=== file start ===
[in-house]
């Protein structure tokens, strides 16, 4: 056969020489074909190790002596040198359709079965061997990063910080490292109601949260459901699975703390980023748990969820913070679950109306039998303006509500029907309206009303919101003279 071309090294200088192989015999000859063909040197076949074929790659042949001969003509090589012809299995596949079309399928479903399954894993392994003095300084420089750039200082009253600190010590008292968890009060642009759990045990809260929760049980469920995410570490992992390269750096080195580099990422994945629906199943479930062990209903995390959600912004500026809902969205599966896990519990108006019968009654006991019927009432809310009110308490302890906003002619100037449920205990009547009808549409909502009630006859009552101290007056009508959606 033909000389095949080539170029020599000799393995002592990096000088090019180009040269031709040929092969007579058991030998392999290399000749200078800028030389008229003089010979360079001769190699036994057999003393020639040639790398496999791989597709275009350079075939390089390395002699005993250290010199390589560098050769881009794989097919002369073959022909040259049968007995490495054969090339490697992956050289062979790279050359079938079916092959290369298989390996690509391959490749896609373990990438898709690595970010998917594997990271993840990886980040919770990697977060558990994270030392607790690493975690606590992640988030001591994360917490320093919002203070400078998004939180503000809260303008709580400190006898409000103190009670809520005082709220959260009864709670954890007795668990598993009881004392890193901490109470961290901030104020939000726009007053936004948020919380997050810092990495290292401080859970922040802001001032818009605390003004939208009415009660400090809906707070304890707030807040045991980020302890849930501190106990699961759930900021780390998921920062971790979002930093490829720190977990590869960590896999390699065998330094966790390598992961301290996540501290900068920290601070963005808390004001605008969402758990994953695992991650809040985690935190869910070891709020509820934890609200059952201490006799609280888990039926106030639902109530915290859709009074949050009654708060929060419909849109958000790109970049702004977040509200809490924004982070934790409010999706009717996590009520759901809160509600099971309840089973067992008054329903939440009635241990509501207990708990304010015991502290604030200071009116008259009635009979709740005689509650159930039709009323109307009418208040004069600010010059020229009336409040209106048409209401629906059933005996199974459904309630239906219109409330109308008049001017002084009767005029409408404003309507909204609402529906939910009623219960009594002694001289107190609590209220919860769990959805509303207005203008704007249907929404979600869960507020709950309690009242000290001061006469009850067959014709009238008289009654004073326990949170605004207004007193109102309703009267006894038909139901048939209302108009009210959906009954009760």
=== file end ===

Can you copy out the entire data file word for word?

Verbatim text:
[in-house]
């Protein structure tokens, strides 16, 4: 056969020489074909190790002596040198359709079965061997990063910080490292109601949260459901699975703390980023748990969820913070679950109306039998303006509500029907309206009303919101003279 071309090294200088192989015999000859063909040197076949074929790659042949001969003509090589012809299995596949079309399928479903399954894993392994003095300084420089750039200082009253600190010590008292968890009060642009759990045990809260929760049980469920995410570490992992390269750096080195580099990422994945629906199943479930062990209903995390959600912004500026809902969205599966896990519990108006019968009654006991019927009432809310009110308490302890906003002619100037449920205990009547009808549409909502009630006859009552101290007056009508959606 033909000389095949080539170029020599000799393995002592990096000088090019180009040269031709040929092969007579058991030998392999290399000749200078800028030389008229003089010979360079001769190699036994057999003393020639040639790398496999791989597709275009350079075939390089390395002699005993250290010199390589560098050769881009794989097919002369073959022909040259049968007995490495054969090339490697992956050289062979790279050359079938079916092959290369298989390996690509391959490749896609373990990438898709690595970010998917594997990271993840990886980040919770990697977060558990994270030392607790690493975690606590992640988030001591994360917490320093919002203070400078998004939180503000809260303008709580400190006898409000103190009670809520005082709220959260009864709670954890007795668990598993009881004392890193901490109470961290901030104020939000726009007053936004948020919380997050810092990495290292401080859970922040802001001032818009605390003004939208009415009660400090809906707070304890707030807040045991980020302890849930501190106990699961759930900021780390998921920062971790979002930093490829720190977990590869960590896999390699065998330094966790390598992961301290996540501290900068920290601070963005808390004001605008969402758990994953695992991650809040985690935190869910070891709020509820934890609200059952201490006799609280888990039926106030639902109530915290859709009074949050009654708060929060419909849109958000790109970049702004977040509200809490924004982070934790409010999706009717996590009520759901809160509600099971309840089973067992008054329903939440009635241990509501207990708990304010015991502290604030200071009116008259009635009979709740005689509650159930039709009323109307009418208040004069600010010059020229009336409040209106048409209401629906059933005996199974459904309630239906219109409330109308008049001017002084009767005029409408404003309507909204609402529906939910009623219960009594002694001289107190609590209220919860769990959805509303207005203008704007249907929404979600869960507020709950309690009242000290001061006469009850067959014709009238008289009654004073326990949170605004207004007193109102309703009267006894038909139901048939209302108009009210959906009954009760």